KUCHING: The cascading dams proposed by former prime minister Tun Dr Mahathir Mohamad are not suitable for Sarawak due to cost and climate factors.
Sarawak Energy Bhd (SEB) chief executive officer Datuk Torstein Dale Sjotveit said run-of-river cascading dams were more expensive to build and could not produce the magnitude of reliable power required all year-round.
“The problem with cascading dams is that they have two weaknesses. The cost of power is more than double and they only work when it’s raining. During the dry season these cascading run-of-river systems are actually not producing energy.
“For Sarawak it’s really not a good idea. It’s not responding to the development needs of Sarawak,” he said at SEB’s media appreciation and awards night on Friday.
He added that Sarawak, as a developing state, needed cost-effective and reliable energy that could produce power at competitive prices for industry and low tariffs for consumers.
“Affordable electricity means that the people of Sarawak will continue to enjoy the cheapest tariff in the country,” he said.
Sjotveit was responding to Dr Mahathir’s suggestion that Sarawak could build smaller cascading dams instead of mega dams to avoid flooding large areas of forest land.
In his keynote address at the International Energy Week hosted by the state government last week, Dr Mahathir had said that smaller dams with high walls on both sides of the river could help save the forest and reduce the cutting down of trees.
Sjotveit also said hydropower dams played an important role in flood mitigation through management of the water reservoir.
He said the Bakun and Murum dams helped to mitigate the impact of floods downstream in the last few weeks, when the state experienced heavy rain and flooding.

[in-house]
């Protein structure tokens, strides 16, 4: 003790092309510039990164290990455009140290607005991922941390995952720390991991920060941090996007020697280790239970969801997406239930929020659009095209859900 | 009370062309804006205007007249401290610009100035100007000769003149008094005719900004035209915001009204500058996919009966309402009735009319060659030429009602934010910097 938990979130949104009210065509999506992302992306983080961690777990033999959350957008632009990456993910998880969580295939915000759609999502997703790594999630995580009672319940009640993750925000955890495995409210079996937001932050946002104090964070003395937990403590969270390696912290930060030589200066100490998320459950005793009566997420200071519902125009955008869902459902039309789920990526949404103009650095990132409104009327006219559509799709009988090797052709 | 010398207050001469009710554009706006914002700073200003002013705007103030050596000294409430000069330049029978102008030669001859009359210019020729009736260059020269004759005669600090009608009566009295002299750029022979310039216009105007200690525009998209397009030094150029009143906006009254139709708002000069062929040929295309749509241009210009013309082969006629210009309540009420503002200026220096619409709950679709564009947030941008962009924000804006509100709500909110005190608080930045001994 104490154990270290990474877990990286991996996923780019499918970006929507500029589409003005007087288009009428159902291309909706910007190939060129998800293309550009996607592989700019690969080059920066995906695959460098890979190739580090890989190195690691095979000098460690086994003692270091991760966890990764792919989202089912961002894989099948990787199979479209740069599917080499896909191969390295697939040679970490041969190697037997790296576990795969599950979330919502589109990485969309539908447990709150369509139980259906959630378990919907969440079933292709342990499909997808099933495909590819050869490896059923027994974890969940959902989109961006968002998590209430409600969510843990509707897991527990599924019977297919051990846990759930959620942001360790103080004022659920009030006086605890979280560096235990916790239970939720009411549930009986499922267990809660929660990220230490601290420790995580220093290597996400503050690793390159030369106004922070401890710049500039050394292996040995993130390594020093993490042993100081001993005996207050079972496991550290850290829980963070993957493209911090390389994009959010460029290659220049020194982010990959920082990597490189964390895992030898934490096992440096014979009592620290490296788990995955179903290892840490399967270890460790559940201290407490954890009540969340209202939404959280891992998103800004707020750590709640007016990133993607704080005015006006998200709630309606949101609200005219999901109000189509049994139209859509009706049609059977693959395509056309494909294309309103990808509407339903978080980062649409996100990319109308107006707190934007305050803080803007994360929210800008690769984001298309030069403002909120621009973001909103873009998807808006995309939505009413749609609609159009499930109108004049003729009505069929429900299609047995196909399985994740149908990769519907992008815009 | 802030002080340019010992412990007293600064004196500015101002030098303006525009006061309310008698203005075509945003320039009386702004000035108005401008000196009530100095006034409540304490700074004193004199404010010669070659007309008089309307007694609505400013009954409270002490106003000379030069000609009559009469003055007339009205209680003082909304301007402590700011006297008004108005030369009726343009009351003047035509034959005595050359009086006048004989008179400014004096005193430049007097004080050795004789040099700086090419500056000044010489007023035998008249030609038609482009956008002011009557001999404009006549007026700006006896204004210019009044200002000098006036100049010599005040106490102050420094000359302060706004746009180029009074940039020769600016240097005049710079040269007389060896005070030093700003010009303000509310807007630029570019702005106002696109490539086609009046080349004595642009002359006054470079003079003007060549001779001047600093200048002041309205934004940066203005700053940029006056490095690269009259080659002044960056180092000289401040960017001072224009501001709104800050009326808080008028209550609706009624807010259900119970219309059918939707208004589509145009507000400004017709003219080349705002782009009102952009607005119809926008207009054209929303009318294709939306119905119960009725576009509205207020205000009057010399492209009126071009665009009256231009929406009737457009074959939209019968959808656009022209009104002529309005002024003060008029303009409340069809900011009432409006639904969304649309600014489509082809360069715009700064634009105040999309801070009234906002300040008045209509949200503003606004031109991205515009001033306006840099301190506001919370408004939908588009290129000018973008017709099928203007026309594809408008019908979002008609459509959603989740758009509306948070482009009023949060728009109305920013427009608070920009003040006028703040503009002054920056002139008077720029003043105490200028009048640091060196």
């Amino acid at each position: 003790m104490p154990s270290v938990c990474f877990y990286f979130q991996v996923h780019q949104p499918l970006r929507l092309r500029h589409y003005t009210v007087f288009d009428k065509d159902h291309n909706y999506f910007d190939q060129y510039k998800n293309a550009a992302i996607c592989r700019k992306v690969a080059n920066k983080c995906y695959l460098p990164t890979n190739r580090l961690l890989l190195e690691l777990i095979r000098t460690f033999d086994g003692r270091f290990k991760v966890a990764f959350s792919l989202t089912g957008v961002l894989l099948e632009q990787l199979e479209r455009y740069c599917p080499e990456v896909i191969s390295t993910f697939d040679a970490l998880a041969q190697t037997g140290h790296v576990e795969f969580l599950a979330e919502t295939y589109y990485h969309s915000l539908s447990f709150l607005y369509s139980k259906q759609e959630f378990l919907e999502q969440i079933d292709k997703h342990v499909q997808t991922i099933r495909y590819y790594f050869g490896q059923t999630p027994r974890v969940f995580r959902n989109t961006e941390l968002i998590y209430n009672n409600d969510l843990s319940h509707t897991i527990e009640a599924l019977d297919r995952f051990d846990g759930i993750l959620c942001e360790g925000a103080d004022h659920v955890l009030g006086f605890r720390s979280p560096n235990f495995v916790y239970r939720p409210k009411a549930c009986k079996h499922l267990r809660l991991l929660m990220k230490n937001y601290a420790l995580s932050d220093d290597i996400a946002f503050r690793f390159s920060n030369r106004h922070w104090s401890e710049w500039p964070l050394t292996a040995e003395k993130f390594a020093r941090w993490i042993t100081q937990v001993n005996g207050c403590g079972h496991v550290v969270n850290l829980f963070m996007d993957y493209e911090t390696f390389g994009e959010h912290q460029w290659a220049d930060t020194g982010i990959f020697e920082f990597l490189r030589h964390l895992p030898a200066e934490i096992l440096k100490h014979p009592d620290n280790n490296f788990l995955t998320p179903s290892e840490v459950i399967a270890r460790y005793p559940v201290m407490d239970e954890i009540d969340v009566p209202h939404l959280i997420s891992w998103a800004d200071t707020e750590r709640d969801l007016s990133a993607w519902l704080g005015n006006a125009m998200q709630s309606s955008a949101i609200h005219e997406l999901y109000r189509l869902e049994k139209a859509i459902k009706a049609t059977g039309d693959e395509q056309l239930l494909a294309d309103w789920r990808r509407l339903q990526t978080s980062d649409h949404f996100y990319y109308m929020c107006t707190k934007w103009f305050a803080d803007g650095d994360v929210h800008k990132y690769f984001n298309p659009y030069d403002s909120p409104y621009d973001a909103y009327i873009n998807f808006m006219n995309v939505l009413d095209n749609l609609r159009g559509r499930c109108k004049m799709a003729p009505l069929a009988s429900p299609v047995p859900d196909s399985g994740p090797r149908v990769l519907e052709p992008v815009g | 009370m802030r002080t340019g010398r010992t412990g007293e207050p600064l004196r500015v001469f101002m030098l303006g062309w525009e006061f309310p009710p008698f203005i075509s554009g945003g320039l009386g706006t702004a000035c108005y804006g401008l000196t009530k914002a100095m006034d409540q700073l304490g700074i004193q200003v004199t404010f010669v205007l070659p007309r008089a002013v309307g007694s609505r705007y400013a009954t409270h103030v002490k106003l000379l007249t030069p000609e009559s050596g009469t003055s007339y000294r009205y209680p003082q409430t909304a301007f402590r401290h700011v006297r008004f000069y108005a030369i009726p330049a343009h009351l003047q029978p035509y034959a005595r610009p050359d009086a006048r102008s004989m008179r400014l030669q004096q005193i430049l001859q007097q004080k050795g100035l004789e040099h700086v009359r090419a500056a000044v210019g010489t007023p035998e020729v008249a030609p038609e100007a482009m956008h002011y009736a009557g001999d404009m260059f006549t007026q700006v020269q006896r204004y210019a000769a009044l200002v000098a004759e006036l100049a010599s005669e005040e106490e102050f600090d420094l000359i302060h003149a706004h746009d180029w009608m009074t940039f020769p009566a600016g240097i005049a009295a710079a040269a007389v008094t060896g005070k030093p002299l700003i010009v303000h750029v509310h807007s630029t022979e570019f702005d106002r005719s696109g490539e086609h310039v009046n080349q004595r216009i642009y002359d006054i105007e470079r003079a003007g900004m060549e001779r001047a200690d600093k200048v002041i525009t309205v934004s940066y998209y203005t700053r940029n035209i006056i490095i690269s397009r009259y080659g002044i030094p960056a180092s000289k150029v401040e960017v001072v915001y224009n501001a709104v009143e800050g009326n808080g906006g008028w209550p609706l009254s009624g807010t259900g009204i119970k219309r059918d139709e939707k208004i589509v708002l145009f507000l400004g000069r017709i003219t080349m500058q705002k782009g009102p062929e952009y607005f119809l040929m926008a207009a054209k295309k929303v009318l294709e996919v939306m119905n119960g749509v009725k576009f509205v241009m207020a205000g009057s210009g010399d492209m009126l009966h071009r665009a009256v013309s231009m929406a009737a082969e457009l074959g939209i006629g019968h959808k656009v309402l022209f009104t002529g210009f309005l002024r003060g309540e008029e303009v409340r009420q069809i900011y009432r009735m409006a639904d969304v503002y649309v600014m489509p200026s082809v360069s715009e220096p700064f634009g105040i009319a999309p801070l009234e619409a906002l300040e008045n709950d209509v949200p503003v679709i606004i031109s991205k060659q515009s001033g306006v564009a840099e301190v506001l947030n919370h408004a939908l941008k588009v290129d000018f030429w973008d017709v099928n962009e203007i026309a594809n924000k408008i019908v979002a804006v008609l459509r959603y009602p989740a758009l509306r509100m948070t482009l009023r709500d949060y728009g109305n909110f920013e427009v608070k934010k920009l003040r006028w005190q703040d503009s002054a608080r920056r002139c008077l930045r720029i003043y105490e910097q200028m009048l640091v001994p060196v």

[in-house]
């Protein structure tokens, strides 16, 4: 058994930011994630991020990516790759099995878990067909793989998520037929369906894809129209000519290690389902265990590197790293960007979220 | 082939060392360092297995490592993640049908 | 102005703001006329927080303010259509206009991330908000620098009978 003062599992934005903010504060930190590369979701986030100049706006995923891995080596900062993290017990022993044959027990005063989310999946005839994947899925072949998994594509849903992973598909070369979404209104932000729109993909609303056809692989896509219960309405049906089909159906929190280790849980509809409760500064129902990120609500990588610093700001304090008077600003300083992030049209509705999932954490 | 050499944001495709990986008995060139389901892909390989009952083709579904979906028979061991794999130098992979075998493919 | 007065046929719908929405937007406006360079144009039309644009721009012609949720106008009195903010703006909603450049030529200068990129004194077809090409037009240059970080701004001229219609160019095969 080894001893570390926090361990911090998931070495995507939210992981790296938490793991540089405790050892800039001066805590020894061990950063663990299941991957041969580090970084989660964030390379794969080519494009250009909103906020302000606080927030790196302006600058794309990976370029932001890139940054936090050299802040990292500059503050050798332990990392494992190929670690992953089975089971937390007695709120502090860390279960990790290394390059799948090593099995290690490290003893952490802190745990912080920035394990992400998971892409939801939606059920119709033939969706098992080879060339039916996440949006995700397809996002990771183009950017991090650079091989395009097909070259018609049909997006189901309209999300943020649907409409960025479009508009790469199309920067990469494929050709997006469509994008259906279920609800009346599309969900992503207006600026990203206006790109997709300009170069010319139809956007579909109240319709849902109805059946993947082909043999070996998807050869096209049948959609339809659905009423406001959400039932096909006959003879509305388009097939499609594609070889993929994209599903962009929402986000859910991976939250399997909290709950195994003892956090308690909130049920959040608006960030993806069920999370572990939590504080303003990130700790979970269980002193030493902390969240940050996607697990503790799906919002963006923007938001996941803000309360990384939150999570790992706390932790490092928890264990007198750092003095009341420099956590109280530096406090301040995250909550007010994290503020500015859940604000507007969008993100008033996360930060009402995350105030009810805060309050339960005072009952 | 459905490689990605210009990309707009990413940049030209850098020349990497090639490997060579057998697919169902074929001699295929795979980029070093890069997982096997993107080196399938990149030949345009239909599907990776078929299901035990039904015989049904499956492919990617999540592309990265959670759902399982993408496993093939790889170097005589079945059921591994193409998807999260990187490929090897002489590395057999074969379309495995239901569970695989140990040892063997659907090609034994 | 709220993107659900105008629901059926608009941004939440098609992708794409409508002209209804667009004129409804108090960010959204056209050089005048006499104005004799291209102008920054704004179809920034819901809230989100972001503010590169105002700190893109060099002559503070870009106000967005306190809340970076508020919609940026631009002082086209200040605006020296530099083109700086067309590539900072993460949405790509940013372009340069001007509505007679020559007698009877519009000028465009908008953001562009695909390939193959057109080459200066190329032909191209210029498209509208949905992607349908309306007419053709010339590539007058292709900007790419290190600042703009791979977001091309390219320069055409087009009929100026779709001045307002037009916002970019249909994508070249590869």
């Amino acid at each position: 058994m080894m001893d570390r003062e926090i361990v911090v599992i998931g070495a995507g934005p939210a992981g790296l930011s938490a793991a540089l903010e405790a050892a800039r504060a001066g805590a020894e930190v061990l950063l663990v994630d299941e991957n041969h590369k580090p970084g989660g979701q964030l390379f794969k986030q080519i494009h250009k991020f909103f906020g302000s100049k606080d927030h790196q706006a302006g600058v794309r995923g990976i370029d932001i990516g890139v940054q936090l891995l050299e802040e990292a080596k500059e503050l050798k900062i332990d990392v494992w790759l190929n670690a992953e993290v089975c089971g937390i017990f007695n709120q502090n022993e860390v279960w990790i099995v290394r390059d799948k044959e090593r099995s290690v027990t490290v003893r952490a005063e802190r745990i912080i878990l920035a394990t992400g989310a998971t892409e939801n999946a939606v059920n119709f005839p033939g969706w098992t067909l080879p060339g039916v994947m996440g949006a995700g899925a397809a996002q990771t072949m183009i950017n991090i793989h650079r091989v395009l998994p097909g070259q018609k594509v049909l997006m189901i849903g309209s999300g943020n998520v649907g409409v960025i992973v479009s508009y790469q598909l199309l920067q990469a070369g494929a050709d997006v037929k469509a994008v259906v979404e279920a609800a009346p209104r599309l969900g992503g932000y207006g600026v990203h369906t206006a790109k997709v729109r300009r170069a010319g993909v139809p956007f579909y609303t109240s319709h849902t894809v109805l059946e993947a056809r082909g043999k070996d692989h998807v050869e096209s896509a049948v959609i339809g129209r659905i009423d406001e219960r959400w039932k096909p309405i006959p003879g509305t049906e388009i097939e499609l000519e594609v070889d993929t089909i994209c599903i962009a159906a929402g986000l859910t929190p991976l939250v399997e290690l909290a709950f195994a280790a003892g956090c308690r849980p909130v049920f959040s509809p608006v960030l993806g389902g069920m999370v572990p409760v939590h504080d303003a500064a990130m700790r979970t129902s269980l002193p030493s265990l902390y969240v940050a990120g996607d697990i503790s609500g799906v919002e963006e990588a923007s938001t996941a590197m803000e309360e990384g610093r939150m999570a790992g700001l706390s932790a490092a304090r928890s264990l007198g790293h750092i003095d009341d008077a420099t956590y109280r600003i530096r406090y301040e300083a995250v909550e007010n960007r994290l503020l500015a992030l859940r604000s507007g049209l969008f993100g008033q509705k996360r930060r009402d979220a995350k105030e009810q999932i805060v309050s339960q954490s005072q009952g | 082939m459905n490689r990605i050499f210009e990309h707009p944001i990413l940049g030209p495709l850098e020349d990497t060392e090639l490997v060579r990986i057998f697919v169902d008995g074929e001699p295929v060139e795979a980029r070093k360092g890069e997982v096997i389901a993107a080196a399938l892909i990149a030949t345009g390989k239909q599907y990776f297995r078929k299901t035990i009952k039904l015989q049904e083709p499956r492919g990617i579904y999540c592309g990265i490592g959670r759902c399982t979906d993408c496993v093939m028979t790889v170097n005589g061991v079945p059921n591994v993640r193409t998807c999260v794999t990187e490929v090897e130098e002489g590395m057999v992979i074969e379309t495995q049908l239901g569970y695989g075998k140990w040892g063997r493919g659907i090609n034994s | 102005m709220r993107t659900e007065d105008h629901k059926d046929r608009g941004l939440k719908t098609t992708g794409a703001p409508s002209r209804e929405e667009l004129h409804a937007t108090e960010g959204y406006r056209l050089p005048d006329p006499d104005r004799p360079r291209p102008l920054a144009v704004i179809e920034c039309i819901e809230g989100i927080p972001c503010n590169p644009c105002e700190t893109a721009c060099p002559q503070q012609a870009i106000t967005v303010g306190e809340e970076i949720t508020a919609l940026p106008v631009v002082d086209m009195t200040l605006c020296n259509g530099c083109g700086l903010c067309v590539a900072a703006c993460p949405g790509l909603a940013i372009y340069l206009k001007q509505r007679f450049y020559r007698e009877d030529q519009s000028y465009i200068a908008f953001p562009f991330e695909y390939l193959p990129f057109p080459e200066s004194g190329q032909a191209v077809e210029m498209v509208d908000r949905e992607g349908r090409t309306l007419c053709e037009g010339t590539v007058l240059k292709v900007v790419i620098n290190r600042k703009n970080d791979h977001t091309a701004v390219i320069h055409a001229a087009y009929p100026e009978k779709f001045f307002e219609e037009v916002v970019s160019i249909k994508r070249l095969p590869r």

“Just two weeks ago, we were holding back 2,800 cu m of water per second over a whole week. It’s an enormous amount of water that if we didn’t hold it back, it would have been flooding Sibu, Kapit and the whole area downstream,” he said.
He acknowledged the development of hydropower dams involved displacing communities, which was not an easy task.
“We have to balance this situation to make sure that the social effect is not too harsh and that we spend time discussing this with the affected communities.
“But at the same time, through well-managed resettlement, communities with limited or difficult access to infrastructure and utilities are brought nearer to education, economic opportunities, health services, water supply, road systems and other necessities.”
Sjotveit later presented prizes to the winners of the Hydropower Development and Social Progress Awards organised by SEB with the Kuching Division Journalists Association and Commonwealth Journalists Association (Sarawak Branch).
The awards, which were divided into print, broadcast and photography categories, aimed to encourage research and writing on hydropower and the social progress it can bring.